Year: 2012 Source: Suicide and Life-Threatening Behavior.(2012).42(1):104-119. SIEC No: 20120157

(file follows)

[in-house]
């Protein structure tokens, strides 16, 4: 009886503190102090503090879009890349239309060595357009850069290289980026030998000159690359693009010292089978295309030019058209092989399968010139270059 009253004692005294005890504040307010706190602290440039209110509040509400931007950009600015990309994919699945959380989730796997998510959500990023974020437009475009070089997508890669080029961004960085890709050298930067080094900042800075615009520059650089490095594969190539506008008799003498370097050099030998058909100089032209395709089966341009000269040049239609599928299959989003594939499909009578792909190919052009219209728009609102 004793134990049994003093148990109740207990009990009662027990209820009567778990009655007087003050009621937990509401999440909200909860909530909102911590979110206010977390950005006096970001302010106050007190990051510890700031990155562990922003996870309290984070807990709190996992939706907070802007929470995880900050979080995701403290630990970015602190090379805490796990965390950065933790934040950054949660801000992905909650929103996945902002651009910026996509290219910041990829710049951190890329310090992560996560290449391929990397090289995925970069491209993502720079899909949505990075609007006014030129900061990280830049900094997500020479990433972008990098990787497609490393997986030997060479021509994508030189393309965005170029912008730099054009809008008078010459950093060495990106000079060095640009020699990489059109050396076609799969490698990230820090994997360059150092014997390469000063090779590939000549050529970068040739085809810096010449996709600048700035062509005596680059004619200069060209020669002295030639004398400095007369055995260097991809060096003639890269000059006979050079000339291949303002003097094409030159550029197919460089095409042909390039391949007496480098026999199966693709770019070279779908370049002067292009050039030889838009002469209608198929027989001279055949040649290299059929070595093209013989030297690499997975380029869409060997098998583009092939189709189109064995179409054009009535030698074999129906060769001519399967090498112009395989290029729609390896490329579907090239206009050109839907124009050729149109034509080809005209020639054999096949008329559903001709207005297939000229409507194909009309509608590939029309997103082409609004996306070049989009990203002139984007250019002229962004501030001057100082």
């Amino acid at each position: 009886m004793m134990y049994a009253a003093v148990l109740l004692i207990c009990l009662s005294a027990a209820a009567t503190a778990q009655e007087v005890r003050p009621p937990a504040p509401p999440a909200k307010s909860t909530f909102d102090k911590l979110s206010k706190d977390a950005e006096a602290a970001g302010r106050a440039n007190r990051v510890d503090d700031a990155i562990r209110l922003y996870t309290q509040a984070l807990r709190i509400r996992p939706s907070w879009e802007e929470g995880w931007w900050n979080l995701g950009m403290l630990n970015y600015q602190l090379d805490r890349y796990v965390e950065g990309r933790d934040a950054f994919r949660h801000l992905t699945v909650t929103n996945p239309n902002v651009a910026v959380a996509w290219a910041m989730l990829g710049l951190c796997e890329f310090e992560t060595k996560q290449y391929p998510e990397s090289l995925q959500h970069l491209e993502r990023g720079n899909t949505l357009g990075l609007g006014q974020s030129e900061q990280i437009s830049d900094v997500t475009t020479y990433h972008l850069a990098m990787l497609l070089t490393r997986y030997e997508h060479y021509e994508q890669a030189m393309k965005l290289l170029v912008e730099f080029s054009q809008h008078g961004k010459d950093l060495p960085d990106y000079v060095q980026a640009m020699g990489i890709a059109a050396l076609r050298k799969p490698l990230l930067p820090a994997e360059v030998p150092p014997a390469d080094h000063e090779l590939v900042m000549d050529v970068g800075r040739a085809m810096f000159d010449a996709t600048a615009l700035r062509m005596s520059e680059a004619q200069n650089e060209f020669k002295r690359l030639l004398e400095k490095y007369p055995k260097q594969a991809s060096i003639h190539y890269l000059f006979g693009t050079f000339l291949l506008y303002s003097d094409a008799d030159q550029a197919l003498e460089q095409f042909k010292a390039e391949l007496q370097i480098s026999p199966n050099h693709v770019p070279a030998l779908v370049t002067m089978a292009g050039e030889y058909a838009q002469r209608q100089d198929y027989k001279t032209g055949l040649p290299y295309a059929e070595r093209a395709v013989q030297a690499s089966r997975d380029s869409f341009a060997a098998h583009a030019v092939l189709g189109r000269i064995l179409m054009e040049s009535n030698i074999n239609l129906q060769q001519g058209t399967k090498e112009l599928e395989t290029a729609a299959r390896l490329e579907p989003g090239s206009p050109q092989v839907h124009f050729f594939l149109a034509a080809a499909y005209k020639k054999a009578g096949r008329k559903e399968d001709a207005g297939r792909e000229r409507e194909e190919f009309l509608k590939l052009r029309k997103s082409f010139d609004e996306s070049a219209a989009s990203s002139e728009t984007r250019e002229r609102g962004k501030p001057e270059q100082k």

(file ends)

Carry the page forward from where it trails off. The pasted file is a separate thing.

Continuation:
Since 2004, suicides in the U.S. military have risen, most notably in the Army National Guard (ARNG). Data used in this study were obtained for suicides occurring from 2007 to 2010 and for a random sample of nonsuicides from the general ARNG population. Of the military-related variables considered, a few showed relationships to suicide. Rather, the primary variables associated with suicide were soldier background characteristics, including age (17Ð24 years), race (White), and gender (male). Cluster analysis revealed two distinct suicide groups: ÒcareeristsÓ (about one third of all suicides) and Òfirst-termersÓ (about two thirds of all suicides), each group exhibiting different concurrent behavioral problems. Since World War II, suicide rates in the U.S. military have been lower than age-matched civilian rates (Cassimatis & Rothberg, 1997). In fact, during wartime, suicide rates in the military generally have declined (Rothberg, Holloway, & Ursano, 1987). Yet, in 2004, when the United States was engaged in warfare in both Iraq and Afghanistan, military suicide rates rose to 20.2 per 100,000. In 2008, military suicide rates surpassed the civilian age-adjusted rate of 19.2 per 100,000. Within the military services, rates for the Marine Corps and the Army first showed increases starting in 2001. Suicide rates for the Army climbed from about 13.7 per 100,000 in 2005 to 20.2 in 2008 (U.S. Army, Office of the Chief of Public Affairs, 2010), higher than the most recently available suicide rate for matched age civilian population at 19.2 per 100,000 (Centers for Disease Control and Prevention, 2006).